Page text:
Be Nice to Your Brain: Seek ways to intentionally move. Have you heard that“sitting is the new smoking?” It is easy to rationally see the dangers of inhaling smoke-laden chemicals, but more difficult to dissect all the ways our modern lifestyle keeps us immobile. It’s just so normal these days to sit! Recent research proposes that a sedentary lifestyle is within itself a primary risk factor for all-cause morbidity (the condition of being diseased) and early mortality (dying too soon). The good news is that the risks of sitting can be alleviated by finding ways to “moderately” move just 60 minutes a day!
Consider the London Transport Workers Study conducted from 1949-1952. Investigators examined the medical records and the sickness absentee work records of about 31,000 men between the ages of 35 and 64. All were employed in one of two categories:
1. Bus, tram, or trolley drivers
2. Conductors or underground railway guards
Cases of heart disease of any duration were flagged and death certificates were evaluated for any indication of coronary heart disease deaths. While these jobs are in the same industry, the results of the study showed very different health outcomes. In the drivers, the annual rate of coronary heart disease was 2.7 per 1,000 men, while the rate was only 1.9 per 1,000 men for the conductors/guards. The researchers concluded that the employees in positions that required higher physical activity had significantly lower rates of coronary heart disease.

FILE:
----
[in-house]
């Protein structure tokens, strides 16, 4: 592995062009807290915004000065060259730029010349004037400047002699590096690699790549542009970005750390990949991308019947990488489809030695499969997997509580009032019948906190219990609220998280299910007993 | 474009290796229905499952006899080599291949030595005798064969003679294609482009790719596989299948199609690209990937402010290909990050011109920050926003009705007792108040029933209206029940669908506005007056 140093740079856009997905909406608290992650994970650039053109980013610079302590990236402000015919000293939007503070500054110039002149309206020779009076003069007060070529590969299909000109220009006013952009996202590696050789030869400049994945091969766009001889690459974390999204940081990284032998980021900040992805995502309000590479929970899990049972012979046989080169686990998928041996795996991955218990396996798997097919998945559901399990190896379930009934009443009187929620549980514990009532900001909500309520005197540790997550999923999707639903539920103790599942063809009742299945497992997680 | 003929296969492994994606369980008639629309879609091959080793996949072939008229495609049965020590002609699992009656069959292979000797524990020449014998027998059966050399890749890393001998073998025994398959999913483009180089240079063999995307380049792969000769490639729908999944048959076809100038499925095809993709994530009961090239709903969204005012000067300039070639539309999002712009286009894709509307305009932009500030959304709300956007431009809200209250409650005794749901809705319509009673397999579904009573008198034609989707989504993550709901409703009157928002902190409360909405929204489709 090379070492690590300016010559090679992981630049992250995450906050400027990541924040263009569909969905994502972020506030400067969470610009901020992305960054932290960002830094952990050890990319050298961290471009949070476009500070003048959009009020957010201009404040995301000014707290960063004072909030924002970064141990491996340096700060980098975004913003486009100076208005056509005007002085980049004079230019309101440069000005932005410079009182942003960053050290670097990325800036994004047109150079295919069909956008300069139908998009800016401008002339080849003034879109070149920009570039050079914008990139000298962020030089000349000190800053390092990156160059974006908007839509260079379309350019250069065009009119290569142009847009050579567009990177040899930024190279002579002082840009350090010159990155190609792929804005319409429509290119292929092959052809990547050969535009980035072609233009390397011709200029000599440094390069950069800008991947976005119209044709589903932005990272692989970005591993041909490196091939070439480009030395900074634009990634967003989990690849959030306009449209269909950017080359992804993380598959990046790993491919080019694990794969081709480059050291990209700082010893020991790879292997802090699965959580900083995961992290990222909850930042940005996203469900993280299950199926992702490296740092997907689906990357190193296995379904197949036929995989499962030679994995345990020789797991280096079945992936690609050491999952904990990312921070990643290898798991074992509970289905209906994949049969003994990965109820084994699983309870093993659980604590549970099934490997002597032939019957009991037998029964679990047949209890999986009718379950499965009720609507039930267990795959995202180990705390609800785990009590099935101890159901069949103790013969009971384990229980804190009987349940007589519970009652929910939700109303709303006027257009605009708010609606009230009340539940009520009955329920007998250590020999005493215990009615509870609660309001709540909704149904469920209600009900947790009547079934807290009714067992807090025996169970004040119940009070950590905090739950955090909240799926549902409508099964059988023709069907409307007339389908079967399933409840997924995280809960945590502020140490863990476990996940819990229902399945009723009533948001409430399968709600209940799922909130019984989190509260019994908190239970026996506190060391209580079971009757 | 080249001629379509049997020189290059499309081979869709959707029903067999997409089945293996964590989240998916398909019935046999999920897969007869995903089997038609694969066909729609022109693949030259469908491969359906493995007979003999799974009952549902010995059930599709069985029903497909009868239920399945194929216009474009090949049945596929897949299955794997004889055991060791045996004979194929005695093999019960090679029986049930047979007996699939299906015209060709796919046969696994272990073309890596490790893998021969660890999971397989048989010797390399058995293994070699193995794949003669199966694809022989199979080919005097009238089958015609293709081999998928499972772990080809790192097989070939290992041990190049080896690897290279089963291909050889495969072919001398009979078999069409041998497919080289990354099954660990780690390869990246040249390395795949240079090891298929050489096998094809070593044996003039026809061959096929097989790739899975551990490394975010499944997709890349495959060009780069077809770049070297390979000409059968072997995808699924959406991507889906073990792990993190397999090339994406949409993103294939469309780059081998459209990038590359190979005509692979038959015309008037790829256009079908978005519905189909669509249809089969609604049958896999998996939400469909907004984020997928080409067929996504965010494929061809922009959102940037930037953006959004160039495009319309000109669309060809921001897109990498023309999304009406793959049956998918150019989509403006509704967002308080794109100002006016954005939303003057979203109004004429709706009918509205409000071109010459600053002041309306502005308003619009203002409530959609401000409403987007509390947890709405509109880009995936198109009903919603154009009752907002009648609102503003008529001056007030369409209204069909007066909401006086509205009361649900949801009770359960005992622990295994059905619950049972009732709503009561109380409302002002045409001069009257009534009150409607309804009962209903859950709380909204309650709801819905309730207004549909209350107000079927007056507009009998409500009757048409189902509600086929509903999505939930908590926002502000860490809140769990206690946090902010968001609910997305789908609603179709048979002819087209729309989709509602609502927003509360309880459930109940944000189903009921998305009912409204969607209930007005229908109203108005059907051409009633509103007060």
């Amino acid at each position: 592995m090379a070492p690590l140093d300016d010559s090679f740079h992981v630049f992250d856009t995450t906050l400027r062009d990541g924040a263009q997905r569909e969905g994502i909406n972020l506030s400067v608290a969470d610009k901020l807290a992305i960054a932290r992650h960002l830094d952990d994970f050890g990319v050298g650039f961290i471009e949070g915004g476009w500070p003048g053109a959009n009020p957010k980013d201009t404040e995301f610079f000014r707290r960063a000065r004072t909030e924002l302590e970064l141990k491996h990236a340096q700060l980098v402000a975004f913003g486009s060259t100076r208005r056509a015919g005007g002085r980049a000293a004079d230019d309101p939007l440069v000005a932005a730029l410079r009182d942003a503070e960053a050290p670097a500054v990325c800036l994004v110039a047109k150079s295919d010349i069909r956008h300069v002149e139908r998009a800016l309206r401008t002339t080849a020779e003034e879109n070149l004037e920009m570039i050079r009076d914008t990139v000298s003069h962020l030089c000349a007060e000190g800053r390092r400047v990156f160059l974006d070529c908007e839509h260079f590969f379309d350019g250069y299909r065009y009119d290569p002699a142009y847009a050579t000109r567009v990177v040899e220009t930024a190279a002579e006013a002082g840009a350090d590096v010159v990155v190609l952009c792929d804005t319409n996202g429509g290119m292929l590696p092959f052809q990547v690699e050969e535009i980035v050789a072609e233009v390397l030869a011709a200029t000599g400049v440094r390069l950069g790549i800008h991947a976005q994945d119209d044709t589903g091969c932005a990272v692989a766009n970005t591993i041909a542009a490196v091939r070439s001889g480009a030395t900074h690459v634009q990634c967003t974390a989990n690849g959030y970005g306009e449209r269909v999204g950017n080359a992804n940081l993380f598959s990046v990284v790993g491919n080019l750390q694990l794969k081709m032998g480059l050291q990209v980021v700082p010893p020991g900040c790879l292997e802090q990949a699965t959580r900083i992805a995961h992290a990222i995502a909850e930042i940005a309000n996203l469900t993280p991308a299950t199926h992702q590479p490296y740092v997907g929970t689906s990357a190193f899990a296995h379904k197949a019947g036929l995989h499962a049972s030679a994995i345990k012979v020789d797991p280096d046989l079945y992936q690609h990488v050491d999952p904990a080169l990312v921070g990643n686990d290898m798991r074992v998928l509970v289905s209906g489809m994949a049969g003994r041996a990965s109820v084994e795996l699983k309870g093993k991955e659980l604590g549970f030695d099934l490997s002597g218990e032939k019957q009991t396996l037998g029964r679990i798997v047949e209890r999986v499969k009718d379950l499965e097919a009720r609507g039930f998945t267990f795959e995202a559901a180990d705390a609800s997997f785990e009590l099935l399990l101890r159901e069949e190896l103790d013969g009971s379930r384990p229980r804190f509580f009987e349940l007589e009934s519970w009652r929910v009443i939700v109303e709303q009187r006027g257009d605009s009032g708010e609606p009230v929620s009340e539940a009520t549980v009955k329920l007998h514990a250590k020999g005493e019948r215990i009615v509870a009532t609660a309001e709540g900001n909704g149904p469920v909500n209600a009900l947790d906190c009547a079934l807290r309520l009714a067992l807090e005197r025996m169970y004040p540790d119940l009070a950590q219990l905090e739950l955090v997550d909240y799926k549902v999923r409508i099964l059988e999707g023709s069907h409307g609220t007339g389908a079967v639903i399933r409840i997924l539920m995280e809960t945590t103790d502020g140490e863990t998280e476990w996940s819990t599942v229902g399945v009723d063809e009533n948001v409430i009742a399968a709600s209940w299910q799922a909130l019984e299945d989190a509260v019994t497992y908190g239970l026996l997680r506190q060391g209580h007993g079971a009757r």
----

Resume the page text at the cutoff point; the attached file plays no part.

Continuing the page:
What does this have to do with being nice to your brain? It is widely accepted that heart disease can result in cognitive decline and dementia. This is because coronary heart disease compromises the ability of the heart and vascular system to pump out the oxygen-rich blood that the brain needs for optimal functioning. It is becoming increasingly clear that the same factors for heart disease such as high blood pressure, type 2 diabetes, and obesity are also associated with a decline in thinking skills.
Be nice to your brain! Seek ways to intentionally move. It helps maintain memory and doesn’t have to be high impact exercise; moderate movement for about an hour a day has a huge benefit. Play pingpong, work in the garden, walk and talk with a friend, or even clean something. Find something you enjoy doing and START SOMEWHERE today giving your body more of what it was designed for. You can do it. I will help you.
#AskDrDebbie: “What suggestions do you have to help raise HDL naturally?” -Anne N.
High Density Lipoprotein, HDL, is often referred to as “the good cholesterol” because it helps carry cholesterol from the arteries to the liver where it is either used or removed from the body. Research has shown that minimum blood levels of 50 mg/dl in women and 40 mg/dl in men of this healthy cholesterol function to:
Have an antioxidant effect
Reduce heart disease
Genetics does play a role but the main factors that influence HDL are related to lifestyle. Here are four relatively easy START SOMEWHERES:
1. Exercise regularly. I promise that it wasn’t preplanned to answer this question along with my Be Nice To Your Brain series! Nevertheless, studies have consistently shown that movement, especially aerobic exercise that raises the heart’s rate, is effective in raising HDL.